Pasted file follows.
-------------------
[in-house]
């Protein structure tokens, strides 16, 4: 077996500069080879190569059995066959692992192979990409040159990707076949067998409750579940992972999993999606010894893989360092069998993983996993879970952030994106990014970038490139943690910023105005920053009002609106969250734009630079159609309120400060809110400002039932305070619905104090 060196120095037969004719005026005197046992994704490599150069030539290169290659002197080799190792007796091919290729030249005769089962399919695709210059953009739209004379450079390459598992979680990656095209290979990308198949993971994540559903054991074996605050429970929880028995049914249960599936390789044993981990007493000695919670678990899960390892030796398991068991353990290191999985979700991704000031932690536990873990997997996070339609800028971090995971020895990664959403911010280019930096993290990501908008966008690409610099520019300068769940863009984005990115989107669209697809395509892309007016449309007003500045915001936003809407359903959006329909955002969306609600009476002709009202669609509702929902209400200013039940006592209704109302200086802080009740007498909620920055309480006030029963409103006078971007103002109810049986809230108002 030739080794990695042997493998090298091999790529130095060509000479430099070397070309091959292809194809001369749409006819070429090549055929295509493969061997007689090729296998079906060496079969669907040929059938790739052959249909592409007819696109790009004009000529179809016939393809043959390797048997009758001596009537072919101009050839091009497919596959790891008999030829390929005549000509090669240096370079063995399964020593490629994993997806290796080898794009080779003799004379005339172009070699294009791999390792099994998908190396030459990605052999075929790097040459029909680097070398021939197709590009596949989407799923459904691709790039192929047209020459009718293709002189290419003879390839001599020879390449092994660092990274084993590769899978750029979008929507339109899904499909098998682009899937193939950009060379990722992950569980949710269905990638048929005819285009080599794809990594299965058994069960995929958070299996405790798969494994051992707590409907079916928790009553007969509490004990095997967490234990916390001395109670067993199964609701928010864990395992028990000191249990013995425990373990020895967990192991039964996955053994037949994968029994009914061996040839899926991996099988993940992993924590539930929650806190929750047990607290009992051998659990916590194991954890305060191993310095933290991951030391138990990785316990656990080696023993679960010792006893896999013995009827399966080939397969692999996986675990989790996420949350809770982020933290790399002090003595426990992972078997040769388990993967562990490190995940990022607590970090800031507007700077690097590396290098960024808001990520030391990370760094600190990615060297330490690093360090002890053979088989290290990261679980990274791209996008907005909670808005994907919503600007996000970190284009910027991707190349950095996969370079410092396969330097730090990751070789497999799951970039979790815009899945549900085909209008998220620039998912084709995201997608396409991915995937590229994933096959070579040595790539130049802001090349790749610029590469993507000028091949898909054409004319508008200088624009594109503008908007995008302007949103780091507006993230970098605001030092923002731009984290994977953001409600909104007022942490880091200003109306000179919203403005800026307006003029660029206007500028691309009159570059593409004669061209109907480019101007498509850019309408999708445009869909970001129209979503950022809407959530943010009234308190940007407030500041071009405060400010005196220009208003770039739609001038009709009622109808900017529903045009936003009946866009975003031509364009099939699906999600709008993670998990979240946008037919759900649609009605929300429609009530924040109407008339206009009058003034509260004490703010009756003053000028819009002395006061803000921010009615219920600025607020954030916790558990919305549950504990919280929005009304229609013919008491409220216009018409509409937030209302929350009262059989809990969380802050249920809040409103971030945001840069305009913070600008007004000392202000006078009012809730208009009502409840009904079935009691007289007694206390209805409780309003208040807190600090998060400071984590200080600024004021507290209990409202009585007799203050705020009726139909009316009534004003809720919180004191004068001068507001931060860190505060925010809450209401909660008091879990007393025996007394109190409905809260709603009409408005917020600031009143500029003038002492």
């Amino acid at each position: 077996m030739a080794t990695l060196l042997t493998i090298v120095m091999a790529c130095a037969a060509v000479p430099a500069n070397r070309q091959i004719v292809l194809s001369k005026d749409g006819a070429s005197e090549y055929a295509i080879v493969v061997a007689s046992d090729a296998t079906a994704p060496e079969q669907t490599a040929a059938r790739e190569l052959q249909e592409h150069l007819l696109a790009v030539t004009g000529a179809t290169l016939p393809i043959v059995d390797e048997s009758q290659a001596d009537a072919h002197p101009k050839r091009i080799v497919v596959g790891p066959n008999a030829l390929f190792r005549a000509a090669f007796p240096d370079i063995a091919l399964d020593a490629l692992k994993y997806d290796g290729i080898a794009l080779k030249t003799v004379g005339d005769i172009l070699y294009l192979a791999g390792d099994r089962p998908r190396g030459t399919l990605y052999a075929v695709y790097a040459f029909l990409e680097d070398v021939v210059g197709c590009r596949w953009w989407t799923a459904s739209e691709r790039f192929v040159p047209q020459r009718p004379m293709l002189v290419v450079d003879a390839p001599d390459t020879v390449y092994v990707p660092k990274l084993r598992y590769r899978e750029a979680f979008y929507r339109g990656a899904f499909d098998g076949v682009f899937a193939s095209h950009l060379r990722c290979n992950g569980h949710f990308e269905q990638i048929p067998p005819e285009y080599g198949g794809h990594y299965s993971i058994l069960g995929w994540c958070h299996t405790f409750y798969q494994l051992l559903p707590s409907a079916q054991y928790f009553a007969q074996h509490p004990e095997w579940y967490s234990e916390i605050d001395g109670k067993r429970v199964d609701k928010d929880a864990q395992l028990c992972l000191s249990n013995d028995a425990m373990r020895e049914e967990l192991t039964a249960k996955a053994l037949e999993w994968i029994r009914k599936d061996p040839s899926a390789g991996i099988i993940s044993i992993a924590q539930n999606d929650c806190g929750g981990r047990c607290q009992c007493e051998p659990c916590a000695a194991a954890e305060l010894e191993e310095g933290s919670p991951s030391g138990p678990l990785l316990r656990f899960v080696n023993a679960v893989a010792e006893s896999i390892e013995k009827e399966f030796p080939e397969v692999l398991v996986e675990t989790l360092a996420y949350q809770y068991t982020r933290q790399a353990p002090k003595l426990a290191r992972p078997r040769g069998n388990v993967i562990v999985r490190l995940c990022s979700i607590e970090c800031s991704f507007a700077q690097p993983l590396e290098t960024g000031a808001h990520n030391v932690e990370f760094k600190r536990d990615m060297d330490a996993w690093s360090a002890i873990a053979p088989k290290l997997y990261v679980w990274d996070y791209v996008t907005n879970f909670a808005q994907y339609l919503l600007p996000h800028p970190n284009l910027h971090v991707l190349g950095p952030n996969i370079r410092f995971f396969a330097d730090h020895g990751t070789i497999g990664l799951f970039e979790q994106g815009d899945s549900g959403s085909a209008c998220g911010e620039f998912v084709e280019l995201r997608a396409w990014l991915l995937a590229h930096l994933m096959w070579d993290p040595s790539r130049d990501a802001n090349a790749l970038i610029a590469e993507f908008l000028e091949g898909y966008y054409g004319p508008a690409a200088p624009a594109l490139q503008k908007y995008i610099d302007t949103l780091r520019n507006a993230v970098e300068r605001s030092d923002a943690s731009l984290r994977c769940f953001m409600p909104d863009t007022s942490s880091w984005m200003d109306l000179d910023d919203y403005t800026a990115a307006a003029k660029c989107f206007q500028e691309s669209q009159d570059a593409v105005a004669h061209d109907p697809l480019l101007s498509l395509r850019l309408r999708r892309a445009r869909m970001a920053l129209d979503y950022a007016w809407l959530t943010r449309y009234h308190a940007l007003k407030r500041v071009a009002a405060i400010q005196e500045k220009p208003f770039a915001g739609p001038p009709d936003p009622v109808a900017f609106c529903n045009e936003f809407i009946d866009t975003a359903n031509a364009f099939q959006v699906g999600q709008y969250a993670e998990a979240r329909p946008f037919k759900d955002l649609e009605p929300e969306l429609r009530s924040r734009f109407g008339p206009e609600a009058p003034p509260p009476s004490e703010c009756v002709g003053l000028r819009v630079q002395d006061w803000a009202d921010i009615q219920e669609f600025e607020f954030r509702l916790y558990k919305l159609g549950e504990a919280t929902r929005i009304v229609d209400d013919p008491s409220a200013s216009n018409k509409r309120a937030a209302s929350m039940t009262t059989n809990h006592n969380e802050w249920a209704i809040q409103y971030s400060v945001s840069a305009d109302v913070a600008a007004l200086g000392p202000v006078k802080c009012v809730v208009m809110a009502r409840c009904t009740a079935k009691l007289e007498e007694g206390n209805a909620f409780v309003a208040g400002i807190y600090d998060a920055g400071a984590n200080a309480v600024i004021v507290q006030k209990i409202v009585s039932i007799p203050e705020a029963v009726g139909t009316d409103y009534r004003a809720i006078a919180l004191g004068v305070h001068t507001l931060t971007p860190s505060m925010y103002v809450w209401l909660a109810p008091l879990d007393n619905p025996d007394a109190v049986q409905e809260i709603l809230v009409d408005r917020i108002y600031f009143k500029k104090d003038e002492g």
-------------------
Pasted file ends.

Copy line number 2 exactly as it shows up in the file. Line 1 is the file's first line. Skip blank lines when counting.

């Protein structure tokens, strides 16, 4: 077996500069080879190569059995066959692992192979990409040159990707076949067998409750579940992972999993999606010894893989360092069998993983996993879970952030994106990014970038490139943690910023105005920053009002609106969250734009630079159609309120400060809110400002039932305070619905104090 060196120095037969004719005026005197046992994704490599150069030539290169290659002197080799190792007796091919290729030249005769089962399919695709210059953009739209004379450079390459598992979680990656095209290979990308198949993971994540559903054991074996605050429970929880028995049914249960599936390789044993981990007493000695919670678990899960390892030796398991068991353990290191999985979700991704000031932690536990873990997997996070339609800028971090995971020895990664959403911010280019930096993290990501908008966008690409610099520019300068769940863009984005990115989107669209697809395509892309007016449309007003500045915001936003809407359903959006329909955002969306609600009476002709009202669609509702929902209400200013039940006592209704109302200086802080009740007498909620920055309480006030029963409103006078971007103002109810049986809230108002 030739080794990695042997493998090298091999790529130095060509000479430099070397070309091959292809194809001369749409006819070429090549055929295509493969061997007689090729296998079906060496079969669907040929059938790739052959249909592409007819696109790009004009000529179809016939393809043959390797048997009758001596009537072919101009050839091009497919596959790891008999030829390929005549000509090669240096370079063995399964020593490629994993997806290796080898794009080779003799004379005339172009070699294009791999390792099994998908190396030459990605052999075929790097040459029909680097070398021939197709590009596949989407799923459904691709790039192929047209020459009718293709002189290419003879390839001599020879390449092994660092990274084993590769899978750029979008929507339109899904499909098998682009899937193939950009060379990722992950569980949710269905990638048929005819285009080599794809990594299965058994069960995929958070299996405790798969494994051992707590409907079916928790009553007969509490004990095997967490234990916390001395109670067993199964609701928010864990395992028990000191249990013995425990373990020895967990192991039964996955053994037949994968029994009914061996040839899926991996099988993940992993924590539930929650806190929750047990607290009992051998659990916590194991954890305060191993310095933290991951030391138990990785316990656990080696023993679960010792006893896999013995009827399966080939397969692999996986675990989790996420949350809770982020933290790399002090003595426990992972078997040769388990993967562990490190995940990022607590970090800031507007700077690097590396290098960024808001990520030391990370760094600190990615060297330490690093360090002890053979088989290290990261679980990274791209996008907005909670808005994907919503600007996000970190284009910027991707190349950095996969370079410092396969330097730090990751070789497999799951970039979790815009899945549900085909209008998220620039998912084709995201997608396409991915995937590229994933096959070579040595790539130049802001090349790749610029590469993507000028091949898909054409004319508008200088624009594109503008908007995008302007949103780091507006993230970098605001030092923002731009984290994977953001409600909104007022942490880091200003109306000179919203403005800026307006003029660029206007500028691309009159570059593409004669061209109907480019101007498509850019309408999708445009869909970001129209979503950022809407959530943010009234308190940007407030500041071009405060400010005196220009208003770039739609001038009709009622109808900017529903045009936003009946866009975003031509364009099939699906999600709008993670998990979240946008037919759900649609009605929300429609009530924040109407008339206009009058003034509260004490703010009756003053000028819009002395006061803000921010009615219920600025607020954030916790558990919305549950504990919280929005009304229609013919008491409220216009018409509409937030209302929350009262059989809990969380802050249920809040409103971030945001840069305009913070600008007004000392202000006078009012809730208009009502409840009904079935009691007289007694206390209805409780309003208040807190600090998060400071984590200080600024004021507290209990409202009585007799203050705020009726139909009316009534004003809720919180004191004068001068507001931060860190505060925010809450209401909660008091879990007393025996007394109190409905809260709603009409408005917020600031009143500029003038002492």